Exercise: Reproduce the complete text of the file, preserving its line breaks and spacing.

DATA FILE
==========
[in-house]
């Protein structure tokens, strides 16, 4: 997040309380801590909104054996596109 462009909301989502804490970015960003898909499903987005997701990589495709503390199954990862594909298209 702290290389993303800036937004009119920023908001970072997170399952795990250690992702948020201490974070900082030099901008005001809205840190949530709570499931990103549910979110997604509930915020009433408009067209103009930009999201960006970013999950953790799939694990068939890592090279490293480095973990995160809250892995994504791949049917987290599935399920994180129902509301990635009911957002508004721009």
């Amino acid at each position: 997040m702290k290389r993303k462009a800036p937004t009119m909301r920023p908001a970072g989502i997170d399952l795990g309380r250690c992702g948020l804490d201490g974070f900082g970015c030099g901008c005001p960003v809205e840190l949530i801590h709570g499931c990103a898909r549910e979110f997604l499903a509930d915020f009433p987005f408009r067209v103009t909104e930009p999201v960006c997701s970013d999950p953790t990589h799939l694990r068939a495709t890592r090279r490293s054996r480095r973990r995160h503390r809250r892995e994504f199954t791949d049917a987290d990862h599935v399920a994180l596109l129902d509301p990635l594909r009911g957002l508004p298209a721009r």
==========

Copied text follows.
[in-house]
């Protein structure tokens, strides 16, 4: 997040309380801590909104054996596109 462009909301989502804490970015960003898909499903987005997701990589495709503390199954990862594909298209 702290290389993303800036937004009119920023908001970072997170399952795990250690992702948020201490974070900082030099901008005001809205840190949530709570499931990103549910979110997604509930915020009433408009067209103009930009999201960006970013999950953790799939694990068939890592090279490293480095973990995160809250892995994504791949049917987290599935399920994180129902509301990635009911957002508004721009």
């Amino acid at each position: 997040m702290k290389r993303k462009a800036p937004t009119m909301r920023p908001a970072g989502i997170d399952l795990g309380r250690c992702g948020l804490d201490g974070f900082g970015c030099g901008c005001p960003v809205e840190l949530i801590h709570g499931c990103a898909r549910e979110f997604l499903a509930d915020f009433p987005f408009r067209v103009t909104e930009p999201v960006c997701s970013d999950p953790t990589h799939l694990r068939a495709t890592r090279r490293s054996r480095r973990r995160h503390r809250r892995e994504f199954t791949d049917a987290d990862h599935v399920a994180l596109l129902d509301p990635l594909r009911g957002l508004p298209a721009r």